New rules that require people to confirm their Covid status before attending large gatherings in Nigeria’s biggest city are being largely ignored, reflecting a general indifference towards the pandemic, despite a recent surge in cases.
While the UK added, and then removed, Nigeria to and from a travel red list over concerns about the spread of the Omicron variant of coronavirus, life in the country carried on pretty much as normal.
Even some officials don’t seem to be taking their own advice too seriously. Just 48 hours after announcing new Covid restrictions in Lagos, state governor Babajide Sanwo-Olu was at a state-sponsored cooking show with the winner of reality TV show Big Brother Naija.
Attendees and other government officials are now required to show they’re fully vaccinated (currently two doses) or proof of a negative test taken in the past 48 hours to attend such gatherings but this did not happen.
There has been a more than 500% increase in Covid cases across Nigeria since last week, pushing authorities in Lagos to introduce new restrictions.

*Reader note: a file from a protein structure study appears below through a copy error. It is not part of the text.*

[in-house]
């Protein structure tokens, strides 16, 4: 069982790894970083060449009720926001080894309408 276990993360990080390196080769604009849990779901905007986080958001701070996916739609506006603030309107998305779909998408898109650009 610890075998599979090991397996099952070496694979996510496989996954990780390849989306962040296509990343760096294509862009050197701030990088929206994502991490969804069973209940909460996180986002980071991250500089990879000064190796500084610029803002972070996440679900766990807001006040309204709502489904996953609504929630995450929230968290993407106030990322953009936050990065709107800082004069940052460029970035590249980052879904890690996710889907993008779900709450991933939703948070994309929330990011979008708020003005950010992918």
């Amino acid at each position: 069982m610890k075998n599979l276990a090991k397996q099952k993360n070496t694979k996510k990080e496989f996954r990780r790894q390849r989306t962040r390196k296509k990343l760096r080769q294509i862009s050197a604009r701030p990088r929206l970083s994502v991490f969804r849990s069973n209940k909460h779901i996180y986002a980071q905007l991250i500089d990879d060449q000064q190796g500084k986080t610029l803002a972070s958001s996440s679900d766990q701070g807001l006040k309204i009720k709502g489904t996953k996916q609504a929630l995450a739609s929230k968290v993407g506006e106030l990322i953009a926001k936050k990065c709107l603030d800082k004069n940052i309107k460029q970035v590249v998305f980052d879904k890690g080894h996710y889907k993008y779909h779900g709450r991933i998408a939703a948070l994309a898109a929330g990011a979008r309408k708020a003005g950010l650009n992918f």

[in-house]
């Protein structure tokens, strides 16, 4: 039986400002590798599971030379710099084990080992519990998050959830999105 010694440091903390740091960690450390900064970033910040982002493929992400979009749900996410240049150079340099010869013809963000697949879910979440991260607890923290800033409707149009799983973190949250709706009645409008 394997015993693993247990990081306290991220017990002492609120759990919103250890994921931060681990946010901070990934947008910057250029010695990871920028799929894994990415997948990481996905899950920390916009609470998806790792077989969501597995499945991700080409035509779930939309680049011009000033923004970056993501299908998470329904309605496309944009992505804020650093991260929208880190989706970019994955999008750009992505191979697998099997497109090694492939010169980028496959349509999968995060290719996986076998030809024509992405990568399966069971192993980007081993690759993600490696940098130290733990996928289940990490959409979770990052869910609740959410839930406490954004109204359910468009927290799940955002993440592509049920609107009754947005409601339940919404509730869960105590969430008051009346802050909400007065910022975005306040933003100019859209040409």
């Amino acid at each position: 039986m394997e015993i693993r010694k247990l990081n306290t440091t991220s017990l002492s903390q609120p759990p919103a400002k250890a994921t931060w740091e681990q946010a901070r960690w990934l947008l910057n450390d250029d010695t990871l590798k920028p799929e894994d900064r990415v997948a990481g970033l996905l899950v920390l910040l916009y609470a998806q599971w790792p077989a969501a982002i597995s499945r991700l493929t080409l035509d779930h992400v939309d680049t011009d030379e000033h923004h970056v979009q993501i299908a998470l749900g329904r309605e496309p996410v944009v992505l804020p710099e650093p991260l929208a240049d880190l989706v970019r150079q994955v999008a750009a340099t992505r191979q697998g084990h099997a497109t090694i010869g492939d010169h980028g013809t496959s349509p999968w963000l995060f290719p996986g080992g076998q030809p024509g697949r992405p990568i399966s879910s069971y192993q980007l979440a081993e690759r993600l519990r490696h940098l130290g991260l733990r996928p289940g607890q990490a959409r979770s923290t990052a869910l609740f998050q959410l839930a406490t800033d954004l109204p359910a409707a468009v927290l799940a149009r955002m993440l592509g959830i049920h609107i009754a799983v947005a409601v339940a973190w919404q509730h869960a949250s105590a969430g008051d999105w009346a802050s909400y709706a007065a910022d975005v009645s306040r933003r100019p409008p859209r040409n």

The measures are largely targeted at young revellers preparing for two weeks of wild parties across Lagos in what is known as “Detty December”. It is a period when Nigeria’s Afrobeats stars try to outdo each other with lavishly staged shows that attract thousands, while many neighbourhoods hold 24-hour street parties.
But the new guidelines are hardly being enforced, especially in the neighbourhood parties that attract hundreds, and authorities are concerned.
“Experience has shown that these events have the tendency to be super spreading events,” the state commissioner of information Gbenga Omotosho said in a statement.
Mr Omotosho defended the governor’s appearance at the food show, saying that the crowd grouped in clusters but admitted that he and others did not show proof of vaccination to attend.
‘Malaria is a bigger problem’
Around eight million people have received a first dose of the Covid vaccine in Nigeria, and only half of that number have received two doses.